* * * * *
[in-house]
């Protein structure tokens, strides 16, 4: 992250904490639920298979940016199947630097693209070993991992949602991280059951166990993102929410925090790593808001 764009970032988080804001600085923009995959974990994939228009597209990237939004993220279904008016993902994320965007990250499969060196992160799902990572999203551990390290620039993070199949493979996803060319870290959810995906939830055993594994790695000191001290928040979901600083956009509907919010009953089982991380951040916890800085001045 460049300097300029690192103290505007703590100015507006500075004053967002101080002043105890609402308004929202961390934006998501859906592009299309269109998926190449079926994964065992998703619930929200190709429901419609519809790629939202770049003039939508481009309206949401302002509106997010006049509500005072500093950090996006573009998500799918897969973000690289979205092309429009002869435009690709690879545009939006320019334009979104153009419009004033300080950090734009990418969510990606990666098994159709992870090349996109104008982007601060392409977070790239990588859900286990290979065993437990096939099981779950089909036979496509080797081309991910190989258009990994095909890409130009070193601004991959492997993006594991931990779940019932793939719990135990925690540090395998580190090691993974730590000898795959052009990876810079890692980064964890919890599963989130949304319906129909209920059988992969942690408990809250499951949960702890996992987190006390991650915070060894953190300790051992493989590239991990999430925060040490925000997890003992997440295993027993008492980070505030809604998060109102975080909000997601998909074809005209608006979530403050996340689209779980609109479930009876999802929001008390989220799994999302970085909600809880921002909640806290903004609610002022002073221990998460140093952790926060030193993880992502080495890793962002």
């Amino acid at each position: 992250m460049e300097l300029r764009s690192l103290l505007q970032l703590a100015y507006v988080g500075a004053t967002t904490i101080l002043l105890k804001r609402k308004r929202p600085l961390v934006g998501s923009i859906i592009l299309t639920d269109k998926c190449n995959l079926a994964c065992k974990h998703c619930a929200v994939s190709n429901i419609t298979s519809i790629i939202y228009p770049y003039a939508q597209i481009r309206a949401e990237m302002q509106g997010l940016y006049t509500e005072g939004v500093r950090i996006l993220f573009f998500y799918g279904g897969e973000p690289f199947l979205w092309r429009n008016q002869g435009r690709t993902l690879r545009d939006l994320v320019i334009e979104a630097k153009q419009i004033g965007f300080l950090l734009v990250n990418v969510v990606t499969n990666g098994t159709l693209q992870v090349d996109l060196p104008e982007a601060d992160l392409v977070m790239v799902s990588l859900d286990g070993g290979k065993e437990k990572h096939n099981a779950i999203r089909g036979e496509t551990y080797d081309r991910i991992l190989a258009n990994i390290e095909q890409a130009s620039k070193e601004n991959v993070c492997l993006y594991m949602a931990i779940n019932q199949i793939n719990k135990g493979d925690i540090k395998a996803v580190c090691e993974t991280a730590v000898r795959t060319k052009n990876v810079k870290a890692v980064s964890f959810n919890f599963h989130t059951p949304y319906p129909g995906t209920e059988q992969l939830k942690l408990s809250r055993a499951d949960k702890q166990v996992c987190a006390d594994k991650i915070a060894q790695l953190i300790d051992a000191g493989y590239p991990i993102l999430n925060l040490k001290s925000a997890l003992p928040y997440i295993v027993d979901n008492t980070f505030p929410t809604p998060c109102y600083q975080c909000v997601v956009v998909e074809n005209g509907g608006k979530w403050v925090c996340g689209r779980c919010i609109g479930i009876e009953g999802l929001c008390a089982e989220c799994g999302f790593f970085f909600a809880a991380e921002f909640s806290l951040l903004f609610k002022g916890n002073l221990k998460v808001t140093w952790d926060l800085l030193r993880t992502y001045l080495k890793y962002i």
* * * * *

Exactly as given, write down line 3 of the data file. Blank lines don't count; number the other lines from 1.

């Amino acid at each position: 992250m460049e300097l300029r764009s690192l103290l505007q970032l703590a100015y507006v988080g500075a004053t967002t904490i101080l002043l105890k804001r609402k308004r929202p600085l961390v934006g998501s923009i859906i592009l299309t639920d269109k998926c190449n995959l079926a994964c065992k974990h998703c619930a929200v994939s190709n429901i419609t298979s519809i790629i939202y228009p770049y003039a939508q597209i481009r309206a949401e990237m302002q509106g997010l940016y006049t509500e005072g939004v500093r950090i996006l993220f573009f998500y799918g279904g897969e973000p690289f199947l979205w092309r429009n008016q002869g435009r690709t993902l690879r545009d939006l994320v320019i334009e979104a630097k153009q419009i004033g965007f300080l950090l734009v990250n990418v969510v990606t499969n990666g098994t159709l693209q992870v090349d996109l060196p104008e982007a601060d992160l392409v977070m790239v799902s990588l859900d286990g070993g290979k065993e437990k990572h096939n099981a779950i999203r089909g036979e496509t551990y080797d081309r991910i991992l190989a258009n990994i390290e095909q890409a130009s620039k070193e601004n991959v993070c492997l993006y594991m949602a931990i779940n019932q199949i793939n719990k135990g493979d925690i540090k395998a996803v580190c090691e993974t991280a730590v000898r795959t060319k052009n990876v810079k870290a890692v980064s964890f959810n919890f599963h989130t059951p949304y319906p129909g995906t209920e059988q992969l939830k942690l408990s809250r055993a499951d949960k702890q166990v996992c987190a006390d594994k991650i915070a060894q790695l953190i300790d051992a000191g493989y590239p991990i993102l999430n925060l040490k001290s925000a997890l003992p928040y997440i295993v027993d979901n008492t980070f505030p929410t809604p998060c109102y600083q975080c909000v997601v956009v998909e074809n005209g509907g608006k979530w403050v925090c996340g689209r779980c919010i609109g479930i009876e009953g999802l929001c008390a089982e989220c799994g999302f790593f970085f909600a809880a991380e921002f909640s806290l951040l903004f609610k002022g916890n002073l221990k998460v808001t140093w952790d926060l800085l030193r993880t992502y001045l080495k890793y962002i």